I was also dating a girl at the time who was treating this guy Tim “Naneek” Keenan, and she was like “You’ve got to meet this cat.” So Tim and I met and eventually he tells this story [for “Weathered Beard”] about how much he hated this colonel, “the Griz,” that was calling the shots above these hills in Vietnam. Tim met the colonel decades later after a phone call from a friend of a friend. The man said he knew a Vietnam war colonel who lived on an island down South in Florida, I believe. Tim blew it off thinking there’s no way it could ever be the “Griz.” Sure enough, another phone call later, it was him. Over a period of time, they eventually met. He embraced Tim and, I kid you not, they became close thereafter until his passing. The story went full circle where Tim realized he never understood what the colonel was going through. Tim came away from the war hating this man until, at the end of this man’s life, Tim ended up speaking at his eulogy. Tim was asked by the “Griz” himself to speak at his eulogy. It was this beautiful story. Everyone was captivated. He went on for 45 minutes, but nobody cared about the time. It was incredible, and I remember thinking ‘This can’t be it. This guy needs to be heard.’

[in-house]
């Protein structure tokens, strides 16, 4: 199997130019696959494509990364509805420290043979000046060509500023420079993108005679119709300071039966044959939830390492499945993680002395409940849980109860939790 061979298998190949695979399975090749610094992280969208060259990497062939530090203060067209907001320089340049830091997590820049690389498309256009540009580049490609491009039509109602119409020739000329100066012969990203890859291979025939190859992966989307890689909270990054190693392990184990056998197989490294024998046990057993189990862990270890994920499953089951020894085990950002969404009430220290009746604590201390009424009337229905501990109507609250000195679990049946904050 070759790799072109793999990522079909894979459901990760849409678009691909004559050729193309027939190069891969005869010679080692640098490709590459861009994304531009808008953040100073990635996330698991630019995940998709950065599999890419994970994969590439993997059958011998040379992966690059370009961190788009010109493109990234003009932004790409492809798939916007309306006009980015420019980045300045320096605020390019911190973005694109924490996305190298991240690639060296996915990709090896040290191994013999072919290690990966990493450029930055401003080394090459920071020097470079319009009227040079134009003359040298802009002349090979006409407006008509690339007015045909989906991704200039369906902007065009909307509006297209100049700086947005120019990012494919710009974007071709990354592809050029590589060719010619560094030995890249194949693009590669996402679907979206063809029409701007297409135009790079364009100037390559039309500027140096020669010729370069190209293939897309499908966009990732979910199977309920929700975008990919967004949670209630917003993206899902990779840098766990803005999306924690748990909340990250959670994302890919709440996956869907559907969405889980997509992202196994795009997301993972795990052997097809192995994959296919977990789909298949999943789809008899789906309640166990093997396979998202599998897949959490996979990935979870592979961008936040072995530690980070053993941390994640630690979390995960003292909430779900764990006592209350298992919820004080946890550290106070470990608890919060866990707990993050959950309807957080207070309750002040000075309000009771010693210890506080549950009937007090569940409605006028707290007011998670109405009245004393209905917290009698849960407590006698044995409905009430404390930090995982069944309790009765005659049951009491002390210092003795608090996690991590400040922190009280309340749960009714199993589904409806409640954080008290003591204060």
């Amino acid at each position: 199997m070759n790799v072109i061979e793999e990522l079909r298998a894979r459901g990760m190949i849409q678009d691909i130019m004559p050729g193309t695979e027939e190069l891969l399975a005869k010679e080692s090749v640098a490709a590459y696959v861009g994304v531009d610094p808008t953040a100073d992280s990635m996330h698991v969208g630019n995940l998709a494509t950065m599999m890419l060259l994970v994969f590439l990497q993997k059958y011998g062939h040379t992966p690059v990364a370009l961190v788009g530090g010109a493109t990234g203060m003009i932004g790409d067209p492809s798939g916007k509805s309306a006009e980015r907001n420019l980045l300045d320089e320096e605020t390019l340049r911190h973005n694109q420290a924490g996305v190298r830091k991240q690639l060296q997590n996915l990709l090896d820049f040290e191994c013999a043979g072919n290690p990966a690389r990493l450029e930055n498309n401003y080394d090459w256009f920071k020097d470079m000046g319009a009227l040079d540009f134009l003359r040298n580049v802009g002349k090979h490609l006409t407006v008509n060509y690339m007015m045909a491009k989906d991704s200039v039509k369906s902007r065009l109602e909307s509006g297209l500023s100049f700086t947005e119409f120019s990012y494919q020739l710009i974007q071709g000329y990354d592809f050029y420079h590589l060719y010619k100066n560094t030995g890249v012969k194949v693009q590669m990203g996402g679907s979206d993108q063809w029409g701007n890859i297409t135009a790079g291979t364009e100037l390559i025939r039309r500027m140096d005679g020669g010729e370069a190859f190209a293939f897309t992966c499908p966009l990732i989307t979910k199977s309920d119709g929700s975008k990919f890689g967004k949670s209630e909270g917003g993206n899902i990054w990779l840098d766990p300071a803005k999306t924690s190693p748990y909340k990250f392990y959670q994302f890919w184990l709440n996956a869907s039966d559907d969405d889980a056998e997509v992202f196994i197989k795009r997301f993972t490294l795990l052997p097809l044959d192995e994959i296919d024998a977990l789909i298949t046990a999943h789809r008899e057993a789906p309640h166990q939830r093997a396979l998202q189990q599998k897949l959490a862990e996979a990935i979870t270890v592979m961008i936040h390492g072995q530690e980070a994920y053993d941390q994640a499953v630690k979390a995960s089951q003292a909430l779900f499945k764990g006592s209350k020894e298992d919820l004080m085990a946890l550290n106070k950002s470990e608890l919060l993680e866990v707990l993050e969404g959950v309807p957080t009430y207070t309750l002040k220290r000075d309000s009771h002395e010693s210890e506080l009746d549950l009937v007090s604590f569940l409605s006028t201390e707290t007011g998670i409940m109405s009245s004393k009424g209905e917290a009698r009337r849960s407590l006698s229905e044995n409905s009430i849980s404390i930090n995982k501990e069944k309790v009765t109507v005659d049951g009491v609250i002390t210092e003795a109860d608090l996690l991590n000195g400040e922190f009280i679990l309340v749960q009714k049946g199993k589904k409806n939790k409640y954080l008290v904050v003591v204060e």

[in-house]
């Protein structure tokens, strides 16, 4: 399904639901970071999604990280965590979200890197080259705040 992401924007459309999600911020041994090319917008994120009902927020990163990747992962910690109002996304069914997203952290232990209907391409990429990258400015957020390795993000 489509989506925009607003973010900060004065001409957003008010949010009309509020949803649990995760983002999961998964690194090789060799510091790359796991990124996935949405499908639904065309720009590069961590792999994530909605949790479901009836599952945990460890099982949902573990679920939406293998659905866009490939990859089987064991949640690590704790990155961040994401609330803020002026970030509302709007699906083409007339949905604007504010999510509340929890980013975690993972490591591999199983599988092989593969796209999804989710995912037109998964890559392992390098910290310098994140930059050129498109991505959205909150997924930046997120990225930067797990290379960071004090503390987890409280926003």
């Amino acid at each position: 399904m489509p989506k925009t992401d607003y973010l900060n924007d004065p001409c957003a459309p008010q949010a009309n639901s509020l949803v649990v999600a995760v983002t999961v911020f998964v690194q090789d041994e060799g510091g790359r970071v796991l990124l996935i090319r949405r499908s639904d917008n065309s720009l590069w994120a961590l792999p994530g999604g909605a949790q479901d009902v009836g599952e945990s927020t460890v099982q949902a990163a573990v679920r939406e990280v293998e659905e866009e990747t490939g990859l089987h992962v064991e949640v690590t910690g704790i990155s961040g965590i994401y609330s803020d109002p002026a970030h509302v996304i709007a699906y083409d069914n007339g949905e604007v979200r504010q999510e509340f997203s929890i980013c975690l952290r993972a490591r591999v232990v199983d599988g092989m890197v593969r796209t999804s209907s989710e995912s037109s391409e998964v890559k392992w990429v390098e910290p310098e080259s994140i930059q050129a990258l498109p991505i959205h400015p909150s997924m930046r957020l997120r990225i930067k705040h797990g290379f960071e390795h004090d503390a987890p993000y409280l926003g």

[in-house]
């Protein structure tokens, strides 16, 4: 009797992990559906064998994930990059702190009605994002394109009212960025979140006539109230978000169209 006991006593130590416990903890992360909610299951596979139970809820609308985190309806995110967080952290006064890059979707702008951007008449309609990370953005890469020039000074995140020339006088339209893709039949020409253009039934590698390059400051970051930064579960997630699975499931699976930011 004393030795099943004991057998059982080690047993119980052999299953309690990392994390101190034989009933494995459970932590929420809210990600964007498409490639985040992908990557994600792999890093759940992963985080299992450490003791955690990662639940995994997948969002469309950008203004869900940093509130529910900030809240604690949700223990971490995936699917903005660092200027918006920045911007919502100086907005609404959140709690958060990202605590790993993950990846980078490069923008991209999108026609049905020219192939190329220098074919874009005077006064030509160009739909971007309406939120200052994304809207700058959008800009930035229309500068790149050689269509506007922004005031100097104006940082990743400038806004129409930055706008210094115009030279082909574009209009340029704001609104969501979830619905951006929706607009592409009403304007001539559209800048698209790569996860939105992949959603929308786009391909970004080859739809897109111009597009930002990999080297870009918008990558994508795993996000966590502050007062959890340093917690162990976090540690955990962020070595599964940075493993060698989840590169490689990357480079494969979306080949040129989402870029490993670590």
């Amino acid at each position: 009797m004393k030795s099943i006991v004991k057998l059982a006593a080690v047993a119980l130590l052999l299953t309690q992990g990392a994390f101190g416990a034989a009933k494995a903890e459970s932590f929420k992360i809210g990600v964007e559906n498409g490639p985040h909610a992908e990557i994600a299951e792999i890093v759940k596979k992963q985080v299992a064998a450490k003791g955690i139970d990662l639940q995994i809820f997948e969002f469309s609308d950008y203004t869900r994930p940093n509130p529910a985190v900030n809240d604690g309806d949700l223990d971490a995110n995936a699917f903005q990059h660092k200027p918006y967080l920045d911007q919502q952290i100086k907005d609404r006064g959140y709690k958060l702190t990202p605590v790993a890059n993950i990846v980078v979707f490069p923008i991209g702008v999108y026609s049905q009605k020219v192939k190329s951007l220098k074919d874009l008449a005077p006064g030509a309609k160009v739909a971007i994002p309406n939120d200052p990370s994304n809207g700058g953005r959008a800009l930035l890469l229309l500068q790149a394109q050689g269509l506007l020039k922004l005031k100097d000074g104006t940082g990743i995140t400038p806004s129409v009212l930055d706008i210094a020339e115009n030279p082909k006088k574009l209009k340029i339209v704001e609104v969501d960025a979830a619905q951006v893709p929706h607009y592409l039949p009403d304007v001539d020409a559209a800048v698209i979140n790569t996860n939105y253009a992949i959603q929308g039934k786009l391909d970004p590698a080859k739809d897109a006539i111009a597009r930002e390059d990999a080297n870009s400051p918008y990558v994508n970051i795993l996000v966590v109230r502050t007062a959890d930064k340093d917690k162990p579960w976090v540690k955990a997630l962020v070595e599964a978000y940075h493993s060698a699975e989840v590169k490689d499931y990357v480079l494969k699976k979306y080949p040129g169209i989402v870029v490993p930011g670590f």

When did you seriously start talking to Tim about going back?
Tim would gradually open up to me more over the years but he would always say he never wanted to go back, so the idea never crossed our mind. The real reason Naneek came to life was this, and I don’t know if this is like a weird Godsend thing, but I had a dream that I was filming Tim in Vietnam, and I never remember my dreams. It freaked me out. I woke up in sweats feeling as though I had just been there with Tim. The following morning I knew I had to give him a call and talk to him about it, and when he picked up, before I said anything, he said “I’m ready to go back.”